Biological ion channels balance electrostatics and hydration, yielding large ion selectivities alongside high transport rates. These macromolecular systems are often interrogated through point mutations of their pore domain, limiting the scope of mechanistic studies. In contrast, we demonstrate that graphene crown ether pores afford a simple platform to directly investigate optimal transport conditions. Crown ethers are known for selective ion adsorption. When embedded in graphene, however, transport rates lie below the diffusion limit. We show that small pore strains -- 1~\% -- give rise to a colossal -- 100~\% -- change in conductance. This process is electromechanically tunable, with optimal transport in a majority diffusive regime -- veering toward barrierless transport as opposed to a knock--on mechanism. Its measurement will yield direct information on the local electrostatic conditions of the pore. These observations suggest a novel setup for biomimetic devices while giving insight into the physical foundation of evolutionarily--optimized ion transport.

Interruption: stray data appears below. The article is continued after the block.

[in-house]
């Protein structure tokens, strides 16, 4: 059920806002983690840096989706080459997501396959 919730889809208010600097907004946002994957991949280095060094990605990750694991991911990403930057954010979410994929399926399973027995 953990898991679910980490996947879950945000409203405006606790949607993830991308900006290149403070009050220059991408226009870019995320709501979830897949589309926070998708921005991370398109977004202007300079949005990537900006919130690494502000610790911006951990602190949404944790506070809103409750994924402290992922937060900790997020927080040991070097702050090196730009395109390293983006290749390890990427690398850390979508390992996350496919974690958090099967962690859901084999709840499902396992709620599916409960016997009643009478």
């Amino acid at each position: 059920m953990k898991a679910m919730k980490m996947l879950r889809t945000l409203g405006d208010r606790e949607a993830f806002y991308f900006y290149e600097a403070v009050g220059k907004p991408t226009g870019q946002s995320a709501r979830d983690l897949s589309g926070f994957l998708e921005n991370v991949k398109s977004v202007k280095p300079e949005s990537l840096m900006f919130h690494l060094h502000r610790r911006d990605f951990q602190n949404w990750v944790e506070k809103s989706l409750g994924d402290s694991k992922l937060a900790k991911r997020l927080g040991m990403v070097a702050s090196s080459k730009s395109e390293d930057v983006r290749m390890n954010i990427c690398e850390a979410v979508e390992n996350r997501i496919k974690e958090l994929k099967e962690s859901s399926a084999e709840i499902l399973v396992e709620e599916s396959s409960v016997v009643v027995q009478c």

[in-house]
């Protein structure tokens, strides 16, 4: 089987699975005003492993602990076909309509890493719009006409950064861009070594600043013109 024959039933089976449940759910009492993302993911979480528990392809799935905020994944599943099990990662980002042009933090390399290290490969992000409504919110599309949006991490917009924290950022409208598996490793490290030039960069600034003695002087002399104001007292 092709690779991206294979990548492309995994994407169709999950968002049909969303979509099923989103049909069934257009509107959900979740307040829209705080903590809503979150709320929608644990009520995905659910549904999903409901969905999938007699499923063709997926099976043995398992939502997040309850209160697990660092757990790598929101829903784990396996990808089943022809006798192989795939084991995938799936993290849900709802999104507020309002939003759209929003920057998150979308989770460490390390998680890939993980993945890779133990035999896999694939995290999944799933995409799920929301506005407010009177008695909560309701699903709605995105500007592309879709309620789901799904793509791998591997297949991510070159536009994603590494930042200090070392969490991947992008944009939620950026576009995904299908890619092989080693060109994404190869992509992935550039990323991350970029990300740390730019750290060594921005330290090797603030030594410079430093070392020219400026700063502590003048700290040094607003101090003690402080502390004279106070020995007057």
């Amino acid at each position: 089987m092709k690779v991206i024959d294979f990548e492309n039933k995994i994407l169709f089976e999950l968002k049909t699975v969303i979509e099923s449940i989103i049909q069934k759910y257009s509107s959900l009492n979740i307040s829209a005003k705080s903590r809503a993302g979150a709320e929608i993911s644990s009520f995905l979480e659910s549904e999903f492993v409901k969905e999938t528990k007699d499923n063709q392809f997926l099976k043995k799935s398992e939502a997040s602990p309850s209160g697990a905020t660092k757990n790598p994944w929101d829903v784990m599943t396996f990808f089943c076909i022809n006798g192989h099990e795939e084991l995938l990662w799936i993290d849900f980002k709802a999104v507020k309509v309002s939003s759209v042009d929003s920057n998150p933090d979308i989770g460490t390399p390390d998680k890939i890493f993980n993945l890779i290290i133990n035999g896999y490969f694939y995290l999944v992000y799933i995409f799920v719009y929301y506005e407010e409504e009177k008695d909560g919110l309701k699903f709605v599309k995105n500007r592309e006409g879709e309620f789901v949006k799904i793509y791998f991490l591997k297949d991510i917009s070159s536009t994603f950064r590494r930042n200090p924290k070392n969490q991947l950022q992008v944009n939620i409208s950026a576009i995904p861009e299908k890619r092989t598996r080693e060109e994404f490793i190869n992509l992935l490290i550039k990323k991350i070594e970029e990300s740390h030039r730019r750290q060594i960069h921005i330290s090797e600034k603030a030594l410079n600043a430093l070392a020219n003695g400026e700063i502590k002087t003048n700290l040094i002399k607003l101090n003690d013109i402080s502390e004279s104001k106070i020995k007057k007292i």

Ion transport, Nanopores, Ion channels, Crown ether